There are an estimated 77.2 million people in India who are suffering from pre-diabetes. Pre-diabetes is a condition in which the patients have high blood glucose level but were not in the diabetes range. These people are at high risk of getting diabetes.

The Indian Council of Medical Research (ICMR) estimated that the country already had around 65.1 million diabetes patients. Only China, with 98.4 million cases, has more diabetes patients globally, according to V. Mohan, president of Madras Diabetes Research Foundation.

22 per cent Chennai residents diabetic

Addressing ‘ICE 2014,’ an international conference on endocrinology and metabolic diseases organised by Kovai Medical Center and Hospital (KMCH) here on Sunday, he said that another recent study had found that 22 per cent of Chennai residents had diabetes.

India had dramatically changed in the last two decades.

It had witnessed rapid urbanisation, demographic transition and lifestyle modifications. Tamil Nadu, where 50 per cent of the population now live in the cities, was the most urbanised State.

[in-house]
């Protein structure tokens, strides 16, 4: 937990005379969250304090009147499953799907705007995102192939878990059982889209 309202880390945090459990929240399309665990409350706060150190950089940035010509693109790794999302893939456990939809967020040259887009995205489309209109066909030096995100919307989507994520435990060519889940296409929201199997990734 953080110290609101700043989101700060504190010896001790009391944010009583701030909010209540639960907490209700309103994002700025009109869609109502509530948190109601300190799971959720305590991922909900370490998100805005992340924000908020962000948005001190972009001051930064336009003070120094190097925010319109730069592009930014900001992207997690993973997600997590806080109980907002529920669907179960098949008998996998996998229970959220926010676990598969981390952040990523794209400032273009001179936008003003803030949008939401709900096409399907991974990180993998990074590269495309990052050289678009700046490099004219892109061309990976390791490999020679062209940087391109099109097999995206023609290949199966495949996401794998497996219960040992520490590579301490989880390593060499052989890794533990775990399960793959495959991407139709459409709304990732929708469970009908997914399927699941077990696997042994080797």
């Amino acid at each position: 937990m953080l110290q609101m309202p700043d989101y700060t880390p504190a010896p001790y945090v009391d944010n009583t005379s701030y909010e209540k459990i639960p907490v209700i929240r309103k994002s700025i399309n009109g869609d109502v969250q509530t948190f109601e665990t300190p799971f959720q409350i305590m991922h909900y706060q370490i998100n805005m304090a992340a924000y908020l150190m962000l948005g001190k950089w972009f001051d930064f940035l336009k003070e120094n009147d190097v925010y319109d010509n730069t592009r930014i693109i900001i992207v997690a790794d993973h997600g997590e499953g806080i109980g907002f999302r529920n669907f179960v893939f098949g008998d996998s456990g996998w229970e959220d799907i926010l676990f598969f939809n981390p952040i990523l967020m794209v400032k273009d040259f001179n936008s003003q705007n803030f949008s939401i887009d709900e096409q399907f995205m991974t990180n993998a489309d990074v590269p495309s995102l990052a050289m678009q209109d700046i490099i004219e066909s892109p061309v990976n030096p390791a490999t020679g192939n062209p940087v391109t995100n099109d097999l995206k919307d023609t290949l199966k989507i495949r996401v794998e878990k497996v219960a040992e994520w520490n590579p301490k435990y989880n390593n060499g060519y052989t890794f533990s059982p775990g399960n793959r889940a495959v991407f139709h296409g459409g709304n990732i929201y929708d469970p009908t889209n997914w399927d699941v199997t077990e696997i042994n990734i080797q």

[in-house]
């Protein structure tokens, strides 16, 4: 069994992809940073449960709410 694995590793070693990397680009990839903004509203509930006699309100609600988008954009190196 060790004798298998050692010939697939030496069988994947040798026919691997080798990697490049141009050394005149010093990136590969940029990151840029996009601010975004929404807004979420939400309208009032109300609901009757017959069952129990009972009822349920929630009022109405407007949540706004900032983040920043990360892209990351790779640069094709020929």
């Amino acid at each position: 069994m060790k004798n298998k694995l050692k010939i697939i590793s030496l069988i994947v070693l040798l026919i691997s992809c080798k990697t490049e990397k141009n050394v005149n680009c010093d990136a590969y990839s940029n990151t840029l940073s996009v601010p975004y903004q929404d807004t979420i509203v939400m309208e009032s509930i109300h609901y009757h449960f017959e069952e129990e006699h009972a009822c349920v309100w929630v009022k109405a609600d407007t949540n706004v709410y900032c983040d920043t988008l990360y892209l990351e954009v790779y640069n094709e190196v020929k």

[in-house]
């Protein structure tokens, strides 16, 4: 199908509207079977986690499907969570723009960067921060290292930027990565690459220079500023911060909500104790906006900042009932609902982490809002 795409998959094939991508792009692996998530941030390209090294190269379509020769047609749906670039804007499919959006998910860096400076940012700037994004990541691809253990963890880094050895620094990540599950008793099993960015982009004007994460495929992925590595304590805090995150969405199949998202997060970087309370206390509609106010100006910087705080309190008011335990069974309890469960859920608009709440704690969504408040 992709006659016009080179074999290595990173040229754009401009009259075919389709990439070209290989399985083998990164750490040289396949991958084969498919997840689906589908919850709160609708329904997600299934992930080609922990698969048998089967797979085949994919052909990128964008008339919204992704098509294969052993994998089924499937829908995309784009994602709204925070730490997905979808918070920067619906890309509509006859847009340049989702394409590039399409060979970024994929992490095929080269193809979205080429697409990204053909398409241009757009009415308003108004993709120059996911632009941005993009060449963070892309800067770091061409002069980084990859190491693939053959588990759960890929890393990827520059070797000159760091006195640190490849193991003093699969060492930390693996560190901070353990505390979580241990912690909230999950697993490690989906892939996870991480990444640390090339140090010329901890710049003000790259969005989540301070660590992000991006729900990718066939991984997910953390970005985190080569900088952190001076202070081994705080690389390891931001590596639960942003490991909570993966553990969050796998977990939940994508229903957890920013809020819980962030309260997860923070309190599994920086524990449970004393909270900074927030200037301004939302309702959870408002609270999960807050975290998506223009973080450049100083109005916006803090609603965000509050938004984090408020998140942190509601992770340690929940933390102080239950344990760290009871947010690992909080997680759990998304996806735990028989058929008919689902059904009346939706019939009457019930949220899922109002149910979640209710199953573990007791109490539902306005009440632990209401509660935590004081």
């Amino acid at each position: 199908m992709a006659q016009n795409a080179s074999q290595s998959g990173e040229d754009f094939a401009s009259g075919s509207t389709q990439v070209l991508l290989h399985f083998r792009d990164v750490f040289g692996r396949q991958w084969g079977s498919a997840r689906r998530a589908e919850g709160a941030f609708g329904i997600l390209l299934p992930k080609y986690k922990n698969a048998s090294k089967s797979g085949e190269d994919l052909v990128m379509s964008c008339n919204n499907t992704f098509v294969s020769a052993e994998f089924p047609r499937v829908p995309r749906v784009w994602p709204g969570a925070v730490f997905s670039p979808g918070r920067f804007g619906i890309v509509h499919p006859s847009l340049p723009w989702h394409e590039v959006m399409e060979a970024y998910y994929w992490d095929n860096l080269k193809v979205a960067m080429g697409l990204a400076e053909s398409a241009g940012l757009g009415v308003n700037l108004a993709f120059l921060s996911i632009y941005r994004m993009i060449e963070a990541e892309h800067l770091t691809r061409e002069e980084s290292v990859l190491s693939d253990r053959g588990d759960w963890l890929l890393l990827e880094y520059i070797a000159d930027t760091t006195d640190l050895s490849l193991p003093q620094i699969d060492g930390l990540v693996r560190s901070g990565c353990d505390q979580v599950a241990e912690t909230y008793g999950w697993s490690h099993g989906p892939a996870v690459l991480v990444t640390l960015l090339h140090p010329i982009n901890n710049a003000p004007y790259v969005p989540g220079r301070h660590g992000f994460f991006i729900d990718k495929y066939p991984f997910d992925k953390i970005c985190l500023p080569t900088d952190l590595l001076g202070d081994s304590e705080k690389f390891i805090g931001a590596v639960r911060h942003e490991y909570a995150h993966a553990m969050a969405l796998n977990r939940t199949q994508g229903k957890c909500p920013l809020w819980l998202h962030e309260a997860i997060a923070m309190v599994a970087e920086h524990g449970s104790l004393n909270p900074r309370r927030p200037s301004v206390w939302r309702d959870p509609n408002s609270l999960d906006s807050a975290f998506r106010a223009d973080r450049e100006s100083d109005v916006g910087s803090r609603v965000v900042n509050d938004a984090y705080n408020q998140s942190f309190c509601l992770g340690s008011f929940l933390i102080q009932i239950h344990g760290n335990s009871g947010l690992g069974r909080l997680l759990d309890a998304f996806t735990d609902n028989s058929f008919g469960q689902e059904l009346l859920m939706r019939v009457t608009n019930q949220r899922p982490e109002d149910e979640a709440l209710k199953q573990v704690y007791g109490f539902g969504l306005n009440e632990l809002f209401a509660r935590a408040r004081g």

This trend was causing an increase in stress, pressure and anxiety, all of which contributed to diabetes. Further, the ICMR study found that just over 5 per cent of the adults engaged in some form of physical activity. At least one out of every six adolescent in India was now overweight, he said.

Diabetes was now found in persons as young as 15 years. Among the main reasons was sedentary lifestyle, Mr. Mohan said, adding that escalators, which have become ubiquitous now, shared a major portion of the blame.

Mr. Mohan said that 17 million people suffered kidney problems arising out of diabetes, but only a few could afford the costs of treatment.

As such, the focus must be on enacting preventive measures such as promoting physical activity.

The ICMR-INdia-DIABetes (ICMR-INDIAB) study had been completed in 14 States. This included Maharashtra, Tamil Nadu, Jharkhand and Chandigarh, which account for 218 million people. Nalla G. Palaniswami, chairman of KMCH, spoke.